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Migrant boat arrivals sparks debate in UK

22 September 20210 comments

Migrant crossing of the English Channel are on the rise and may surge even further following the Taliban takeover in Afghanistan.

French maritime authorities say there have been 556 ‘operations’ involving 12,148 migrants attempting to cross or crossing the Channel by boat so far this year, compared to 868 events involving 9,551 migrants in all of 2020.

Britain’s Home Secretary Priti Patel has met her French counterpart to press France to do more to stop a surge of migrants using small boats.

In 2020, about 8,500 people made the journey, and several died in the attempt.

Migrants have long used northern France as a launching point to reach Britain, either by stowing away in trucks or on ferries, or — increasingly since the coronavirus pandemic disrupted international travel — in dinghies and other small boats organised by smugglers.

The British and French governments have worked for years to stop the journeys, without much success.

Earlier this year, Britain agreed to give France 54 million pounds, or $A100 million, to help fund extra police patrolling French beaches.

British Prime Minister Boris Johnson said stopping the crossings depended largely on the French authorities.

“We depend to a large extent on what the French are doing, but clearly as time goes on and this problem continues, we are going to have to make sure that we use every possible tactic at our disposal to stop what I think is a vile trade and a manipulation of people’s hopes,” he the House of Commons.

Refugee activist groups said the government’s tough stance was pointless, and urged the government to make it easier for asylum-seekers to safely come to the UK.

Director of Detention Action Bella Sankey said Ms Patel should “reach an agreement with her French counterpart to develop a humanitarian visa which would give safe passage to those likely to be recognized as refugees in the UK.”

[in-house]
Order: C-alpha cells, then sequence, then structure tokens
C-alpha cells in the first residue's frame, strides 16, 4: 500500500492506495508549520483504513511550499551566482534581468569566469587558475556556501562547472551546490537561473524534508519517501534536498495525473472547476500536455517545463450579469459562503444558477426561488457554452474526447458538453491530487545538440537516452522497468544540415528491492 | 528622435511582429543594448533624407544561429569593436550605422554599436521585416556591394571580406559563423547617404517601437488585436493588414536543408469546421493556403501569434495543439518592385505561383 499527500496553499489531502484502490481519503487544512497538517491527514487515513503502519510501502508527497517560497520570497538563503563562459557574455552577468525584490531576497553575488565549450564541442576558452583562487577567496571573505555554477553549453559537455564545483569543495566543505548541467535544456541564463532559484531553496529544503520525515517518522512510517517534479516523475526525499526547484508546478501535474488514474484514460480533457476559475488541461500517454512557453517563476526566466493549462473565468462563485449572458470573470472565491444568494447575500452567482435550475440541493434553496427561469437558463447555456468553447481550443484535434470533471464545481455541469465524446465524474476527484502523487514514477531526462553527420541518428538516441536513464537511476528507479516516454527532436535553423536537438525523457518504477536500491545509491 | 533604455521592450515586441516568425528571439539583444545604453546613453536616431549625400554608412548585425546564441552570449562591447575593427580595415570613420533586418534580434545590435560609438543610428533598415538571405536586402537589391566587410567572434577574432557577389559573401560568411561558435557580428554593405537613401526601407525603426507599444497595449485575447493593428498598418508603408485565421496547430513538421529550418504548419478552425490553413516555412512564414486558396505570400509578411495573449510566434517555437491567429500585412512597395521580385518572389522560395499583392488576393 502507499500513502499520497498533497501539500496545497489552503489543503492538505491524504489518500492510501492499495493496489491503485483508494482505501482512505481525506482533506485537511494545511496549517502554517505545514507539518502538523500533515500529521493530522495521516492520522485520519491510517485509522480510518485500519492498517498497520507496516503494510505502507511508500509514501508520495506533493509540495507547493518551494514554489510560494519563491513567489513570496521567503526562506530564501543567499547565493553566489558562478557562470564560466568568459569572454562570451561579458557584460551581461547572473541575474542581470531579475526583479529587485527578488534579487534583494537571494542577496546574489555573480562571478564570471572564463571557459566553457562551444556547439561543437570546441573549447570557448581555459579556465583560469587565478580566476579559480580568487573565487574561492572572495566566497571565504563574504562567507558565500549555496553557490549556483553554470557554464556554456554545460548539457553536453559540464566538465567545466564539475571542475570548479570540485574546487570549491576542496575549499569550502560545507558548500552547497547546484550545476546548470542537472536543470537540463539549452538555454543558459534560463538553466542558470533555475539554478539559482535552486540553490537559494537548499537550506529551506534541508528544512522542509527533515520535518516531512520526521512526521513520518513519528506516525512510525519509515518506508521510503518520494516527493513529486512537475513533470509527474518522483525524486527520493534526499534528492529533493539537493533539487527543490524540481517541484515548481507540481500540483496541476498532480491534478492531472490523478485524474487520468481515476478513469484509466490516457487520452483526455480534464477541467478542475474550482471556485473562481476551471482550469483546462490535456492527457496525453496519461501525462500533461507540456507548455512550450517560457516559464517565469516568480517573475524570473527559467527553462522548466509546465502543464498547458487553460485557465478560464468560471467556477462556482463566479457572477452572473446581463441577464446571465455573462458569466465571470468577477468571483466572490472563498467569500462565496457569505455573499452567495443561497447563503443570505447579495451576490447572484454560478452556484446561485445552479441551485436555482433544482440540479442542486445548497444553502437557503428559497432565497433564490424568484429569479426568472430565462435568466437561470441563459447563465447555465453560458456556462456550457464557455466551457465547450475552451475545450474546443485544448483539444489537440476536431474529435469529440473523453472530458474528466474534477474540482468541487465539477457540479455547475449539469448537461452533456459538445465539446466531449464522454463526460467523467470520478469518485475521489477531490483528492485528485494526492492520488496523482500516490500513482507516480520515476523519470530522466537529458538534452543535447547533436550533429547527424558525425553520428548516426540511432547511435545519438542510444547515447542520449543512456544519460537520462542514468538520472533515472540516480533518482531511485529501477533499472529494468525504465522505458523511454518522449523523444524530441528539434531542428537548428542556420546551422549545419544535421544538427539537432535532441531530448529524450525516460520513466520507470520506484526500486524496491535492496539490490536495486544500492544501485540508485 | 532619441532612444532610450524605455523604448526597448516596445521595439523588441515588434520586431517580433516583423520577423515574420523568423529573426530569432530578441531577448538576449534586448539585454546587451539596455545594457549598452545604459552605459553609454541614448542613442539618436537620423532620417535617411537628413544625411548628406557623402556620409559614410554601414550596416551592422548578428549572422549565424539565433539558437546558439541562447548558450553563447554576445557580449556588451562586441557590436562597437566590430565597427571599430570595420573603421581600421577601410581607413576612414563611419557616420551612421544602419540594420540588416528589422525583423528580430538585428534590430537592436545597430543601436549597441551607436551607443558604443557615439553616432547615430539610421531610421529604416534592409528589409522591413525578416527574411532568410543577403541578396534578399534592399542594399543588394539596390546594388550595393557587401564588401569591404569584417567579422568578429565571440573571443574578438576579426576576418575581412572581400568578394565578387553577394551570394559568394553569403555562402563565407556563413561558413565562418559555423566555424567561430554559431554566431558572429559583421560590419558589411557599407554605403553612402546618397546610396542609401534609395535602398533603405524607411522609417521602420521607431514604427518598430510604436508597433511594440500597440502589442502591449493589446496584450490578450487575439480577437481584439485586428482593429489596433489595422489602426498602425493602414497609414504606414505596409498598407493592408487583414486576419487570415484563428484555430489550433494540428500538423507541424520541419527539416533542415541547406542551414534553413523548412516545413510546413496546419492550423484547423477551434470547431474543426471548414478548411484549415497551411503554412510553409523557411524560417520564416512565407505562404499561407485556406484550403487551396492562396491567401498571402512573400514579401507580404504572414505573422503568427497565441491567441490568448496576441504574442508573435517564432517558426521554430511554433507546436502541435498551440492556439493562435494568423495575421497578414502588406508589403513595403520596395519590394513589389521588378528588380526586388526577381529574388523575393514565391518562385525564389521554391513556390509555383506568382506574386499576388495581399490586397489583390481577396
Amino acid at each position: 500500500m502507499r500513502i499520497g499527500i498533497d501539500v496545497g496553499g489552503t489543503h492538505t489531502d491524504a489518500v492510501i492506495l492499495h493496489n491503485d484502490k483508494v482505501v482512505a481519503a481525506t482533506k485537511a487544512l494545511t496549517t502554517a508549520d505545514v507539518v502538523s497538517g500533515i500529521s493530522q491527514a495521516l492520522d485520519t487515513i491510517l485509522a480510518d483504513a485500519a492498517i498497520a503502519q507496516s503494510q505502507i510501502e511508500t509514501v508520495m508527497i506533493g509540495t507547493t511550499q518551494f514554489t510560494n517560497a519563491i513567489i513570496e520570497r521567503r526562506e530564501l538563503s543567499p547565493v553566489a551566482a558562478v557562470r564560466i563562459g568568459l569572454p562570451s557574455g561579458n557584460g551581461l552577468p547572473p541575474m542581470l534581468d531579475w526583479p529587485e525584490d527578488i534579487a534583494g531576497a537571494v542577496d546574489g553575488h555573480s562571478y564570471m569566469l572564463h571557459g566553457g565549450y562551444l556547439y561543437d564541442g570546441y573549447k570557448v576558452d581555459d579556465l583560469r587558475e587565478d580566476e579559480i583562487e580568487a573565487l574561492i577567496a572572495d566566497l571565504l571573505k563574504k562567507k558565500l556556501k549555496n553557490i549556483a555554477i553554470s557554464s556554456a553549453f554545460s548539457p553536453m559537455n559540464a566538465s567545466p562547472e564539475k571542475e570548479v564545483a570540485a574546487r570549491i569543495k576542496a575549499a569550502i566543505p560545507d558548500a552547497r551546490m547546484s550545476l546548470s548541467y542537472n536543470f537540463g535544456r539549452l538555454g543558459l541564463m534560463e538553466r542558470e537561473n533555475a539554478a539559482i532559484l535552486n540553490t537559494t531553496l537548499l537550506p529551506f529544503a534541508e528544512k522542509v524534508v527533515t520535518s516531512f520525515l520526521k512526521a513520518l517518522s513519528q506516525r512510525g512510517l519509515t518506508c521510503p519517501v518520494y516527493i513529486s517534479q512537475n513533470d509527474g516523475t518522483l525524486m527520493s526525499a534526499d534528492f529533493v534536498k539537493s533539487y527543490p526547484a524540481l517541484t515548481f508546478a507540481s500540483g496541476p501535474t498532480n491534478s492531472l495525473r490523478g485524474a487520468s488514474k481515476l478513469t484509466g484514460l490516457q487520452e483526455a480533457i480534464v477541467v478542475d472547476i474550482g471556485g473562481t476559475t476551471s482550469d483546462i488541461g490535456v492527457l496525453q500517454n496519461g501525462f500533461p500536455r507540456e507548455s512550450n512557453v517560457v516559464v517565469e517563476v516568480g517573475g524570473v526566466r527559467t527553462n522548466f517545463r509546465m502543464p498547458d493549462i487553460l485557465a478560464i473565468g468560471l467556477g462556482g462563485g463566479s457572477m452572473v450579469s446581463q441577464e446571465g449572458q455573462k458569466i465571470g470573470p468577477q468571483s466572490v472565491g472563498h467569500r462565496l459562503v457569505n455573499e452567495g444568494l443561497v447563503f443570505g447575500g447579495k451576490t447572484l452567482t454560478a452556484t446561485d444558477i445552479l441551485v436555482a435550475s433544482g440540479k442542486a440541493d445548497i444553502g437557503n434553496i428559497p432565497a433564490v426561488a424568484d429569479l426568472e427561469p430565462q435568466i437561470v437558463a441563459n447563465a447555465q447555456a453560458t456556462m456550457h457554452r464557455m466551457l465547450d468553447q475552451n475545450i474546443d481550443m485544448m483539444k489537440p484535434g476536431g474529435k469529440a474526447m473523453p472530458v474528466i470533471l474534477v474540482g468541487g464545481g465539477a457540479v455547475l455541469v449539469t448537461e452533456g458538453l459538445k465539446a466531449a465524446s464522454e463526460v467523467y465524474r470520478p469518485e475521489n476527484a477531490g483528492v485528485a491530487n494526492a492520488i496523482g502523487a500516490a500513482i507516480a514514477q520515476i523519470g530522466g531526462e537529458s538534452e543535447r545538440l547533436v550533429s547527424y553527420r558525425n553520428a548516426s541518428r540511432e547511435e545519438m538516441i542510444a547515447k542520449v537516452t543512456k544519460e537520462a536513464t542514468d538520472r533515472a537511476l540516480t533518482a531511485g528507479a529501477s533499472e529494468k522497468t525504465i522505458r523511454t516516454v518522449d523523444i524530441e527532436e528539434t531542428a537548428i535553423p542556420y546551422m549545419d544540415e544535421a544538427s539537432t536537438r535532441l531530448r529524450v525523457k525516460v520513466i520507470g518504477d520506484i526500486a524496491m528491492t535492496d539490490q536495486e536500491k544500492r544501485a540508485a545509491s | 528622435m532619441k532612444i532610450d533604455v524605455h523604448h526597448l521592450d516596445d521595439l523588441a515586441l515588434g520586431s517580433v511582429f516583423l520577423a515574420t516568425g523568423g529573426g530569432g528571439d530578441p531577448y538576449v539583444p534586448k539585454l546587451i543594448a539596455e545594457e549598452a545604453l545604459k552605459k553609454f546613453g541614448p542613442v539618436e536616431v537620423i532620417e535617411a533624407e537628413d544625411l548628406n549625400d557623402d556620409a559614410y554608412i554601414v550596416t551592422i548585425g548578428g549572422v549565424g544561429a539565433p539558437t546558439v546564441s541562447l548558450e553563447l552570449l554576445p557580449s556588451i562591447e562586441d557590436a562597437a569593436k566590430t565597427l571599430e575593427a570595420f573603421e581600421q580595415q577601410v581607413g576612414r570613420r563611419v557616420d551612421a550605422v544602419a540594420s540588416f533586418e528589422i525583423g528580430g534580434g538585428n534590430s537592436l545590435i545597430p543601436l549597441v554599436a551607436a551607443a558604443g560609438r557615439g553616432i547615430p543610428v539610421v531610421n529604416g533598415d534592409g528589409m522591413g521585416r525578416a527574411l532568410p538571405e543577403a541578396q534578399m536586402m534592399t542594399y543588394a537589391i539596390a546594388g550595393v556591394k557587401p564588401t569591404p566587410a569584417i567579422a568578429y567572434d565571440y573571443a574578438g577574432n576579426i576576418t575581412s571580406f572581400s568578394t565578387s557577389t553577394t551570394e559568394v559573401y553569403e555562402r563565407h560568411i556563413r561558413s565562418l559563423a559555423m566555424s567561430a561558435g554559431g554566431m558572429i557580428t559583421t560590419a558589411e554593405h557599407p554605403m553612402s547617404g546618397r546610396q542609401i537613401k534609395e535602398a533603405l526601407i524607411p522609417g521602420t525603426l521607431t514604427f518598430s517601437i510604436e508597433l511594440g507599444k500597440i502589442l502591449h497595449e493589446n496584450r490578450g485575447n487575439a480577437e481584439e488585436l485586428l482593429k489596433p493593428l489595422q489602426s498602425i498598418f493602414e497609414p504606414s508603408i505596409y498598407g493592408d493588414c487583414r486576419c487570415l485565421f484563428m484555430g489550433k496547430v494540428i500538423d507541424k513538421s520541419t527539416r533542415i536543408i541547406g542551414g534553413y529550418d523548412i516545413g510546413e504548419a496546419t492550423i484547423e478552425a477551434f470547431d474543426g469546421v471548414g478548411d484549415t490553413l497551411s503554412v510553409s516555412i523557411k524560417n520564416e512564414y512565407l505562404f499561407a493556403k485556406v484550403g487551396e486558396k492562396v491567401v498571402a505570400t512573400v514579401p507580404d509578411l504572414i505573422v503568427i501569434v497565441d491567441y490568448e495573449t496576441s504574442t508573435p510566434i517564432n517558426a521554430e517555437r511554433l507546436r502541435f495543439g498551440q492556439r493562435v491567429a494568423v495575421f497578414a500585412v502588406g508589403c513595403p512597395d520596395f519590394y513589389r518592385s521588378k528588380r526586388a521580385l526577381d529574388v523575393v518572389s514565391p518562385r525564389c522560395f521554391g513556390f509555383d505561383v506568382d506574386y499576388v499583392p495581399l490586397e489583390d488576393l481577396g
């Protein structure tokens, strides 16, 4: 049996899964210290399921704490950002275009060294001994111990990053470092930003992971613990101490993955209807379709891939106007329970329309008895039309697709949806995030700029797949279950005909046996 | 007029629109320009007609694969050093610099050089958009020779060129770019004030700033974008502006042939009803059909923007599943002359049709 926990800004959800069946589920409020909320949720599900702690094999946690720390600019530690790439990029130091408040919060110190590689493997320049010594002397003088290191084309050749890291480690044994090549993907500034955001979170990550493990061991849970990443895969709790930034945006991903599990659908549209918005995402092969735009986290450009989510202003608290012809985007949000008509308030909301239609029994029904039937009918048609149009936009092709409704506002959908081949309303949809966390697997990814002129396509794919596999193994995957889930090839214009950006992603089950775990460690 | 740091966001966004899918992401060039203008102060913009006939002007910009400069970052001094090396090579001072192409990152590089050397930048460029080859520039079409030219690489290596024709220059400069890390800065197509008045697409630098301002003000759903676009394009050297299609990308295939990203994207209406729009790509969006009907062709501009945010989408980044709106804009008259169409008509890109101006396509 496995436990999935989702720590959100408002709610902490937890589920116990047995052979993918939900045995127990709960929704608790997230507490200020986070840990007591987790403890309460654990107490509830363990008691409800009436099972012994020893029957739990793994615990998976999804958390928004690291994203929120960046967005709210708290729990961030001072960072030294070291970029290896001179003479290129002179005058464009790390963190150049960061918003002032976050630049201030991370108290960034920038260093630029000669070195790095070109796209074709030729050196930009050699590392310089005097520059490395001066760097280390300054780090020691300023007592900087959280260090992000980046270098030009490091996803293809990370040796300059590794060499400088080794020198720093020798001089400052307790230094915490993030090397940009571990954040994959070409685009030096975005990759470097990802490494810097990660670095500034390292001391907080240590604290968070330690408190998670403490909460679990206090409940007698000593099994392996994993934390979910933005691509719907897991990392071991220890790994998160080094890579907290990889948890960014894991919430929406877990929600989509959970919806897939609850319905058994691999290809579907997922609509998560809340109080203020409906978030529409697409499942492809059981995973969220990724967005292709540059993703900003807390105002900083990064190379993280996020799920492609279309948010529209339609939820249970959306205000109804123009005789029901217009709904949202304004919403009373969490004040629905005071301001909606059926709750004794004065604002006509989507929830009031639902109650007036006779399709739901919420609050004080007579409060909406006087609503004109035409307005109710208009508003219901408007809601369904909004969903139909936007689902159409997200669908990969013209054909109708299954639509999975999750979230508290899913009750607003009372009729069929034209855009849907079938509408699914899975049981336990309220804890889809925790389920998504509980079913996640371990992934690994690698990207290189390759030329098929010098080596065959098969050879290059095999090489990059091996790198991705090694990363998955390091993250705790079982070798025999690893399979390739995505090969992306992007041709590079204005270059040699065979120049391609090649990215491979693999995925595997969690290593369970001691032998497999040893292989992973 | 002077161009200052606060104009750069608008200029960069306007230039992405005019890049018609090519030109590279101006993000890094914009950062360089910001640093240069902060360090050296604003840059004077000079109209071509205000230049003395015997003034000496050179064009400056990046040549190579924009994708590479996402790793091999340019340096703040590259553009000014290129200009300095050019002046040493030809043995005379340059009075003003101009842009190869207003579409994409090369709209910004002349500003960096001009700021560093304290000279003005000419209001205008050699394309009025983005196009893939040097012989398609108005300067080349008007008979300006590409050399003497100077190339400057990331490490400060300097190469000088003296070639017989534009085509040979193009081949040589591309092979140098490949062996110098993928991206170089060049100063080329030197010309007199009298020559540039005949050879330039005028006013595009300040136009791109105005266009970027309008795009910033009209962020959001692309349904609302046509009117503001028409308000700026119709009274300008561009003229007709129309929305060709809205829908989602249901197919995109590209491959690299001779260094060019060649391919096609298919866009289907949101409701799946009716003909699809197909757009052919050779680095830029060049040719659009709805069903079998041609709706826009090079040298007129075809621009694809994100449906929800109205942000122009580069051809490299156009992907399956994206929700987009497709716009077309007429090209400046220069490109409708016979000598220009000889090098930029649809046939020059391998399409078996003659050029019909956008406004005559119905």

French politician Pierre-Henri Dumont, who represents the Calais region of northern France, said trying to stop migrant trying to cross was all but impossible.

“The fact is, we’ve got 300 to 400 kilometres of shore to monitor every day and every night, and it’s quite impossible to have police officers every 100 metres,” he said in an interview with the BBC.

“We cannot stop all the crossings. We need to address the causes of migration,” Mr Dumont said.

Meanwhile, twelve Church of England bishops have accused the government of criminalising “Good Samaritans” who seek to save the lives of migrants crossing the Channel in small boats.

The bishops, who speak on asylum and refugee issues within the church, said a new nationality and borders bill before parliament is an “affront to justice” by putting the saving of life under a legal penalty.

Under the bill, migrants could face up to four years in prison. Plans put forward by Ms Patel will require Border Force vessels to turn back migrant boats rather than bringing passengers safely into the UK.

International and maritime law says assistance must be given to people in distress at sea. Article 98 of the UN Convention on the Law of the Sea mandates that every state requires its ships “to render assistance to any person found at sea in danger of being lost”.